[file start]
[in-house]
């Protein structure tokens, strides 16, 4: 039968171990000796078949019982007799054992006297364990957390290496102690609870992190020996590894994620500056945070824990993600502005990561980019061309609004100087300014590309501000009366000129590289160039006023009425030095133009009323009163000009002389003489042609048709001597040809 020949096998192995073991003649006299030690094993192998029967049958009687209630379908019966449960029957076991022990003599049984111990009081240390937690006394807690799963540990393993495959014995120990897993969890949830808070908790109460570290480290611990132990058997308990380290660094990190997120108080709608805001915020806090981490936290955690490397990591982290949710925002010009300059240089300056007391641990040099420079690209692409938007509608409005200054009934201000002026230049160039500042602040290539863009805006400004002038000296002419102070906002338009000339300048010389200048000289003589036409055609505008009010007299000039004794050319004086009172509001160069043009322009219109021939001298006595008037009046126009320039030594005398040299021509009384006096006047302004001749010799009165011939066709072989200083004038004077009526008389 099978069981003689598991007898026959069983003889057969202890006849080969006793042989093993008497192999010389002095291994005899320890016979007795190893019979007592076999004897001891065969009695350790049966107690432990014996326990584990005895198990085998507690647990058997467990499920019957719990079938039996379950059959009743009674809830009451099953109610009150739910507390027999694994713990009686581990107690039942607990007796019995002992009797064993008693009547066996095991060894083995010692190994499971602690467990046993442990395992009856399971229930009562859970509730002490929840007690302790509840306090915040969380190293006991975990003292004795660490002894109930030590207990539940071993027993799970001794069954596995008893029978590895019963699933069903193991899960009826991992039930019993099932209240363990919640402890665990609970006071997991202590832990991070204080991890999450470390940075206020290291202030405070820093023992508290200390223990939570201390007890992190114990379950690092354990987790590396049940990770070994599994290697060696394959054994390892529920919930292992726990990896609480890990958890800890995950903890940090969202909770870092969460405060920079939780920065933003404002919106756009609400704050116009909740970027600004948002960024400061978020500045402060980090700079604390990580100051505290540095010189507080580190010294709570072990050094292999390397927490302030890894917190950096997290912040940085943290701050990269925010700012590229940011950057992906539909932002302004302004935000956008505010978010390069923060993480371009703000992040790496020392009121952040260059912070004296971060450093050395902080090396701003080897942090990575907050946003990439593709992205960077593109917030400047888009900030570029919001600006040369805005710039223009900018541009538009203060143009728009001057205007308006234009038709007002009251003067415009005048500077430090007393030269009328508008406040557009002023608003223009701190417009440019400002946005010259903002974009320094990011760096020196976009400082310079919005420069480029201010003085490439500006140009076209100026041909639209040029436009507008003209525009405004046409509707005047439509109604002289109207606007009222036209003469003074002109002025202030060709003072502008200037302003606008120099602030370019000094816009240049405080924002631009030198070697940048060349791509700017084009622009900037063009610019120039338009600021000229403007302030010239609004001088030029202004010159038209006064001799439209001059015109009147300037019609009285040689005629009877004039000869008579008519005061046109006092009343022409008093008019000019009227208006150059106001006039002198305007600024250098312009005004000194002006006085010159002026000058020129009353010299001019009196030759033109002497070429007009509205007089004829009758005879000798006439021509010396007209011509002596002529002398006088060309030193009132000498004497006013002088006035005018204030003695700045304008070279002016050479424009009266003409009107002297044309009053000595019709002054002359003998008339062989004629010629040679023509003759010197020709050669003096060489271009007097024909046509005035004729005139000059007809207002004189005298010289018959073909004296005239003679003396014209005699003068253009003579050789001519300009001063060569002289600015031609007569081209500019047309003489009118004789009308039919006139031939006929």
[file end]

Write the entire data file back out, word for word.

[in-house]
């Protein structure tokens, strides 16, 4: 039968171990000796078949019982007799054992006297364990957390290496102690609870992190020996590894994620500056945070824990993600502005990561980019061309609004100087300014590309501000009366000129590289160039006023009425030095133009009323009163000009002389003489042609048709001597040809 020949096998192995073991003649006299030690094993192998029967049958009687209630379908019966449960029957076991022990003599049984111990009081240390937690006394807690799963540990393993495959014995120990897993969890949830808070908790109460570290480290611990132990058997308990380290660094990190997120108080709608805001915020806090981490936290955690490397990591982290949710925002010009300059240089300056007391641990040099420079690209692409938007509608409005200054009934201000002026230049160039500042602040290539863009805006400004002038000296002419102070906002338009000339300048010389200048000289003589036409055609505008009010007299000039004794050319004086009172509001160069043009322009219109021939001298006595008037009046126009320039030594005398040299021509009384006096006047302004001749010799009165011939066709072989200083004038004077009526008389 099978069981003689598991007898026959069983003889057969202890006849080969006793042989093993008497192999010389002095291994005899320890016979007795190893019979007592076999004897001891065969009695350790049966107690432990014996326990584990005895198990085998507690647990058997467990499920019957719990079938039996379950059959009743009674809830009451099953109610009150739910507390027999694994713990009686581990107690039942607990007796019995002992009797064993008693009547066996095991060894083995010692190994499971602690467990046993442990395992009856399971229930009562859970509730002490929840007690302790509840306090915040969380190293006991975990003292004795660490002894109930030590207990539940071993027993799970001794069954596995008893029978590895019963699933069903193991899960009826991992039930019993099932209240363990919640402890665990609970006071997991202590832990991070204080991890999450470390940075206020290291202030405070820093023992508290200390223990939570201390007890992190114990379950690092354990987790590396049940990770070994599994290697060696394959054994390892529920919930292992726990990896609480890990958890800890995950903890940090969202909770870092969460405060920079939780920065933003404002919106756009609400704050116009909740970027600004948002960024400061978020500045402060980090700079604390990580100051505290540095010189507080580190010294709570072990050094292999390397927490302030890894917190950096997290912040940085943290701050990269925010700012590229940011950057992906539909932002302004302004935000956008505010978010390069923060993480371009703000992040790496020392009121952040260059912070004296971060450093050395902080090396701003080897942090990575907050946003990439593709992205960077593109917030400047888009900030570029919001600006040369805005710039223009900018541009538009203060143009728009001057205007308006234009038709007002009251003067415009005048500077430090007393030269009328508008406040557009002023608003223009701190417009440019400002946005010259903002974009320094990011760096020196976009400082310079919005420069480029201010003085490439500006140009076209100026041909639209040029436009507008003209525009405004046409509707005047439509109604002289109207606007009222036209003469003074002109002025202030060709003072502008200037302003606008120099602030370019000094816009240049405080924002631009030198070697940048060349791509700017084009622009900037063009610019120039338009600021000229403007302030010239609004001088030029202004010159038209006064001799439209001059015109009147300037019609009285040689005629009877004039000869008579008519005061046109006092009343022409008093008019000019009227208006150059106001006039002198305007600024250098312009005004000194002006006085010159002026000058020129009353010299001019009196030759033109002497070429007009509205007089004829009758005879000798006439021509010396007209011509002596002529002398006088060309030193009132000498004497006013002088006035005018204030003695700045304008070279002016050479424009009266003409009107002297044309009053000595019709002054002359003998008339062989004629010629040679023509003759010197020709050669003096060489271009007097024909046509005035004729005139000059007809207002004189005298010289018959073909004296005239003679003396014209005699003068253009003579050789001519300009001063060569002289600015031609007569081209500019047309003489009118004789009308039919006139031939006929």